So, the next part is how to link between code-behind reference variable into the specified widget which is identified by generated ID? We have to attach some metadata to the variable to tell that it should be linked with the specific widget with specific ID. To achieve this, we have to use Annotation.

Annotation is one of Java features which increase the modularity of developing application in Java. You can ‘annotate’ any code elements in your source code using Annotation, from variables, methods, into classes. The Annotation can be retained until the runtime of the application, and the program can retrieve the information stored in annotation using Reflection.

Explaining the theory might be confusing. But just take a look at code below:

[java] public class MainActivity extends ActionBarActivity
implements View.OnClickListener {

private Button button1;

private EditText editText1;

I designed that WidgetReference annotation will store the value of ID of the target widget in layout file. The code above is translated to that the variable button1 has a WidgetReference with value R.id.main_button1, and editText1 has a WidgetReference with value R.id.main_editText1.

Where’s the Magic?

Of course by only using the Annotation alone, the magic would never going to happen. We have to create the implementation to process the annotation.

The basic algorithm of the process is:

  1. Iterates to all field declared in a class
  2. For each field that has WidgetReference annotation declared
    1. Get the ID stored in the annotation
    2. Get the View object in XML layout file by the ID from the annotation
    3. Store the View object retrieved into this current field

To implement that, we use the magic of Reflection. You can find below for the algorithm implementation and annotation:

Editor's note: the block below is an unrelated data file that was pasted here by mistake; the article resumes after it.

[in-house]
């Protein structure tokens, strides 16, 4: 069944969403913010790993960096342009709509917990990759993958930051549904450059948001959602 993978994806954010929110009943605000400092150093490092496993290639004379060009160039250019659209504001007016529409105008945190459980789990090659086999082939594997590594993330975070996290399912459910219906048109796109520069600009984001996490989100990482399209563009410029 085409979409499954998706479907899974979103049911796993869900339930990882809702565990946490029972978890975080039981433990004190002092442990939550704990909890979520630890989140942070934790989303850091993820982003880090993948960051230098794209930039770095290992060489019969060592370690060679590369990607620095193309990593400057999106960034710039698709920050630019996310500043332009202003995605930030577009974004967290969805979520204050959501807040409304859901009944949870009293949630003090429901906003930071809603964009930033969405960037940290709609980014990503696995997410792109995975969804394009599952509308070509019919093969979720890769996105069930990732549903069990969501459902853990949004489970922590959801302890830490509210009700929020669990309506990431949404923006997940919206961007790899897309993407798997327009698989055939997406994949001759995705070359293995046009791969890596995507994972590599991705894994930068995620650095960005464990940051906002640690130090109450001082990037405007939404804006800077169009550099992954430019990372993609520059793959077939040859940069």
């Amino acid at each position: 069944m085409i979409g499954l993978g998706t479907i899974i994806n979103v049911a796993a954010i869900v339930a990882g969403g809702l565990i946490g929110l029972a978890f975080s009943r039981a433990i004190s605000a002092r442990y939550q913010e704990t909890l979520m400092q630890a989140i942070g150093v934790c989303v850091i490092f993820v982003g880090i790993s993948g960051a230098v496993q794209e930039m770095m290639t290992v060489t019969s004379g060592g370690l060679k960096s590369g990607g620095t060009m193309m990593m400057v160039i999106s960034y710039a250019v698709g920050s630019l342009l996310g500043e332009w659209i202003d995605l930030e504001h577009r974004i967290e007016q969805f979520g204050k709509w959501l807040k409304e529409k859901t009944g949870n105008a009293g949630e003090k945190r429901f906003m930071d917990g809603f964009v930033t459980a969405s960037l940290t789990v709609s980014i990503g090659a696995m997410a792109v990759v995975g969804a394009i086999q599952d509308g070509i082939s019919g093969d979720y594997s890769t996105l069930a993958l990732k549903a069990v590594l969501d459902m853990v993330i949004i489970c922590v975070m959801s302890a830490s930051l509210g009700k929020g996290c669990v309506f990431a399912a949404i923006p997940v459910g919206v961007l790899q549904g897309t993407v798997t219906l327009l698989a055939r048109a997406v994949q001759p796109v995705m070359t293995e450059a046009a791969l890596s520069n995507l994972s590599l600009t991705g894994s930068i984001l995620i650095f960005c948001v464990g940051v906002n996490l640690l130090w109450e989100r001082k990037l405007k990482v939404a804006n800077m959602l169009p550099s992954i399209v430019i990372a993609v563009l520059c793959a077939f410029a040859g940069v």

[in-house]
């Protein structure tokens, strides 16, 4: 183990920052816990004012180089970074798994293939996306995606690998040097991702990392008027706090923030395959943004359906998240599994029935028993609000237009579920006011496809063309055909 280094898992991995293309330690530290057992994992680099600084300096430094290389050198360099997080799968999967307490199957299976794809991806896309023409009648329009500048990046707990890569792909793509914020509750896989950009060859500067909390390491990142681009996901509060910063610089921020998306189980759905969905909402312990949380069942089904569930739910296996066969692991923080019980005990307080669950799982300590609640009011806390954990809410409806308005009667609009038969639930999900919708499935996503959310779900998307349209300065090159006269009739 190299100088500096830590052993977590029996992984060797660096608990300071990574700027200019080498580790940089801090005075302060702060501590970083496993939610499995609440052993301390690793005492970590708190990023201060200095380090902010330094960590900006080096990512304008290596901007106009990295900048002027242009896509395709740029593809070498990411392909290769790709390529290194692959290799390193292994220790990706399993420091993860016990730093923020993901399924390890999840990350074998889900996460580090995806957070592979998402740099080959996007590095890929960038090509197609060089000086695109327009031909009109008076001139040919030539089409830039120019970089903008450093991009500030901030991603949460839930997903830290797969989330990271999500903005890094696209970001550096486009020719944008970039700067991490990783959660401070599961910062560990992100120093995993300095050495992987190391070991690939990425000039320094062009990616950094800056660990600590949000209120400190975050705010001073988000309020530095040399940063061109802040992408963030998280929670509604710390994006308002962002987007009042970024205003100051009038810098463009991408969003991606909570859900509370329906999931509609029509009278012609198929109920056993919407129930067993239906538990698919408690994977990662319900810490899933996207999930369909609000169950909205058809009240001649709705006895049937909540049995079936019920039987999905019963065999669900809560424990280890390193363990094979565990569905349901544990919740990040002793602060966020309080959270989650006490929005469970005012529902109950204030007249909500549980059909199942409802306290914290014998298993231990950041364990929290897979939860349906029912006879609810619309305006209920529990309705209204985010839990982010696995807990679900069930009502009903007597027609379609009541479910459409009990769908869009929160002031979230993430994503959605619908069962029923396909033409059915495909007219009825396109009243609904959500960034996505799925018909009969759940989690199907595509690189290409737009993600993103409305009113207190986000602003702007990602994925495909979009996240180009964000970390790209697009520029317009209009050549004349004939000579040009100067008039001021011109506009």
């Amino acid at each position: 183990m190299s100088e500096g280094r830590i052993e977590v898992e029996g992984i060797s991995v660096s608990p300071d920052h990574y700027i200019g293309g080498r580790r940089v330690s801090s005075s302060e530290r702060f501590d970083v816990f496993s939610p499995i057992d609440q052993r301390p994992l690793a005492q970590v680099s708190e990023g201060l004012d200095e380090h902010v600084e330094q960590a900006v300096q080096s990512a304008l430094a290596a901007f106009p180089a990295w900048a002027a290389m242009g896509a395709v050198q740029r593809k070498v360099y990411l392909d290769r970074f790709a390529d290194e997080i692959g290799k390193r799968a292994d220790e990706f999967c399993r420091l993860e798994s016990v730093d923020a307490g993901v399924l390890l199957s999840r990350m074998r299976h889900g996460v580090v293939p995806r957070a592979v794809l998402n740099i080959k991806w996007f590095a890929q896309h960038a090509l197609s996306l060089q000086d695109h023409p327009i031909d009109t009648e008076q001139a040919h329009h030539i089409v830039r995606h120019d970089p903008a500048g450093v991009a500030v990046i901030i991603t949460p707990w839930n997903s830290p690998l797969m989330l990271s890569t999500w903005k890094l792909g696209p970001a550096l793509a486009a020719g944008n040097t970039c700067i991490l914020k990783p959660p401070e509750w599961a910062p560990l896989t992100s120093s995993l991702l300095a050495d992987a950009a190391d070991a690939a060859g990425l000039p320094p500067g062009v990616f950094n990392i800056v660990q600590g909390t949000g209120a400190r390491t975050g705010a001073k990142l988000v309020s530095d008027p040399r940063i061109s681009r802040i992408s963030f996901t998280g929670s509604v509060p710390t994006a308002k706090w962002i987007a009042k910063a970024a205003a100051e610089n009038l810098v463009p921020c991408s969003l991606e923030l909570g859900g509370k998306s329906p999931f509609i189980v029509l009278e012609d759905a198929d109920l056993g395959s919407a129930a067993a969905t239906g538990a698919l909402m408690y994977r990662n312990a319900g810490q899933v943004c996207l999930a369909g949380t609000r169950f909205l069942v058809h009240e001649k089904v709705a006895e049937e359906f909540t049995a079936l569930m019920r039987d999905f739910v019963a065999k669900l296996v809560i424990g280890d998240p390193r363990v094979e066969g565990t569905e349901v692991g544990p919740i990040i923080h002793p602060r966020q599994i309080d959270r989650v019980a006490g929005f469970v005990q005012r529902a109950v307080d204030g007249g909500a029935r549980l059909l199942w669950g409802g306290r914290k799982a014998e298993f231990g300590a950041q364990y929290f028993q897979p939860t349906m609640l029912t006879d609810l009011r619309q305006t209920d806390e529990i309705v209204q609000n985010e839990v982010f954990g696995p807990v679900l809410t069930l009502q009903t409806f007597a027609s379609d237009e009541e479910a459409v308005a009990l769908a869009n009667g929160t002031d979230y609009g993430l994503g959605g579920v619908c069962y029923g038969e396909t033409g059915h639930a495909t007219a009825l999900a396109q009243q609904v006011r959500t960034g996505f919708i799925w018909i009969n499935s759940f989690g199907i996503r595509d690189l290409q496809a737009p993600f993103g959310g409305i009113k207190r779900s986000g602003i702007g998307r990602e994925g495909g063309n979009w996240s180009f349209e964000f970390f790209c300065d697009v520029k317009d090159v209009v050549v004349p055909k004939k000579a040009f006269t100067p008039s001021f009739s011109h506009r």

Algorithm ImplementationAnnotation Implementation
[java] public static final void prepareWidgetReference(Object targetStore,
View rootView) {
// Get targetStore class definition using reflection
Class<?> clazz = targetStore.getClass();

// For each declared fields within the class
for (Field f : clazz.getDeclaredFields()) {
// If annotation @WidgetReference is declared for the field, then
if (f.isAnnotationPresent(WidgetReference.class)) {
// Set the field accessible, regardless of what declared in
// the code

// Get the R.id value from annotation
int id = ((WidgetReference) f
try {
// Find view by ID then store it to the declared field of
// the target store object
View theWidget = rootView.findViewById(id);
f.set(targetStore, theWidget);
} catch (Exception e) {
// Any exception, just throw it away
throw new RuntimeException(e);

[java] import java.lang.annotation.ElementType;
import java.lang.annotation.Retention;
import java.lang.annotation.RetentionPolicy;
import java.lang.annotation.Target;

@Target({ ElementType.FIELD })
public @interface WidgetReference {
public int value();

So this library is compiled in my GitHub. Check out heliosky-ui at GitHub (https://github.com/gilanghamidy/heliosky-ui). Feel free to use the library, and please credit me in your source code if you find this code useful. ­čśë